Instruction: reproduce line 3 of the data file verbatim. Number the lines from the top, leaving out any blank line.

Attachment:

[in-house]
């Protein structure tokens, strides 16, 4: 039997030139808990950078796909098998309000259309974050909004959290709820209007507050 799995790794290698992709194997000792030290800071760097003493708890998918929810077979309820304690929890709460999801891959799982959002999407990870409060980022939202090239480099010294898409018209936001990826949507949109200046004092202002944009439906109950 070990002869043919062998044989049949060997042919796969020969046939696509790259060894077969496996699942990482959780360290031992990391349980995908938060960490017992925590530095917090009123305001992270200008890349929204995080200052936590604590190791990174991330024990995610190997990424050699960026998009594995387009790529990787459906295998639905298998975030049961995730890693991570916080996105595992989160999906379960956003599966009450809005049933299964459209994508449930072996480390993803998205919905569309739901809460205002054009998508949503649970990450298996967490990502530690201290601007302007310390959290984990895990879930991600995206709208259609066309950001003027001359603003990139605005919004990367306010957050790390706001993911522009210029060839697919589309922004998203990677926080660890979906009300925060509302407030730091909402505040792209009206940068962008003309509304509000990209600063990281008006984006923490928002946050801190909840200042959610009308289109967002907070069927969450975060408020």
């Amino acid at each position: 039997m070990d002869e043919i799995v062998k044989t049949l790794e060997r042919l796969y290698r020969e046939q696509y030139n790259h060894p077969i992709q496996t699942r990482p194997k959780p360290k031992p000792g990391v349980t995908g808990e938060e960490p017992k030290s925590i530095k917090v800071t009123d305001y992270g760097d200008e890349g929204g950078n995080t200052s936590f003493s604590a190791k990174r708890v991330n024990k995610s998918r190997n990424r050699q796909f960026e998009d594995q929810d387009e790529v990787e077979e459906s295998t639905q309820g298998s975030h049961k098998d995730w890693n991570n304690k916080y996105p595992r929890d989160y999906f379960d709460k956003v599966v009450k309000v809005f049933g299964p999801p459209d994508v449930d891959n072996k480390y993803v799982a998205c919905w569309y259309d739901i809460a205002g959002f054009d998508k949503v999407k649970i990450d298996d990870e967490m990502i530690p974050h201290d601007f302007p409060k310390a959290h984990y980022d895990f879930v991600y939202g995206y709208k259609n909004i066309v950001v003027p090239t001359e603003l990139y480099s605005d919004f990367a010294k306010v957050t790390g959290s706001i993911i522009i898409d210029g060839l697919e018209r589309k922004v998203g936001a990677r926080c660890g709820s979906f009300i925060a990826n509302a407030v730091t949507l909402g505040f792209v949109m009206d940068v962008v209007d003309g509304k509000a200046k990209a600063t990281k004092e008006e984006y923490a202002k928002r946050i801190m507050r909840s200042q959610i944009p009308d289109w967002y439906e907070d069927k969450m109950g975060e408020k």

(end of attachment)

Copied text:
């Amino acid at each position: 039997m070990d002869e043919i799995v062998k044989t049949l790794e060997r042919l796969y290698r020969e046939q696509y030139n790259h060894p077969i992709q496996t699942r990482p194997k959780p360290k031992p000792g990391v349980t995908g808990e938060e960490p017992k030290s925590i530095k917090v800071t009123d305001y992270g760097d200008e890349g929204g950078n995080t200052s936590f003493s604590a190791k990174r708890v991330n024990k995610s998918r190997n990424r050699q796909f960026e998009d594995q929810d387009e790529v990787e077979e459906s295998t639905q309820g298998s975030h049961k098998d995730w890693n991570n304690k916080y996105p595992r929890d989160y999906f379960d709460k956003v599966v009450k309000v809005f049933g299964p999801p459209d994508v449930d891959n072996k480390y993803v799982a998205c919905w569309y259309d739901i809460a205002g959002f054009d998508k949503v999407k649970i990450d298996d990870e967490m990502i530690p974050h201290d601007f302007p409060k310390a959290h984990y980022d895990f879930v991600y939202g995206y709208k259609n909004i066309v950001v003027p090239t001359e603003l990139y480099s605005d919004f990367a010294k306010v957050t790390g959290s706001i993911i522009i898409d210029g060839l697919e018209r589309k922004v998203g936001a990677r926080c660890g709820s979906f009300i925060a990826n509302a407030v730091t949507l909402g505040f792209v949109m009206d940068v962008v209007d003309g509304k509000a200046k990209a600063t990281k004092e008006e984006y923490a202002k928002r946050i801190m507050r909840s200042q959610i944009p009308d289109w967002y439906e907070d069927k969450m109950g975060e408020k």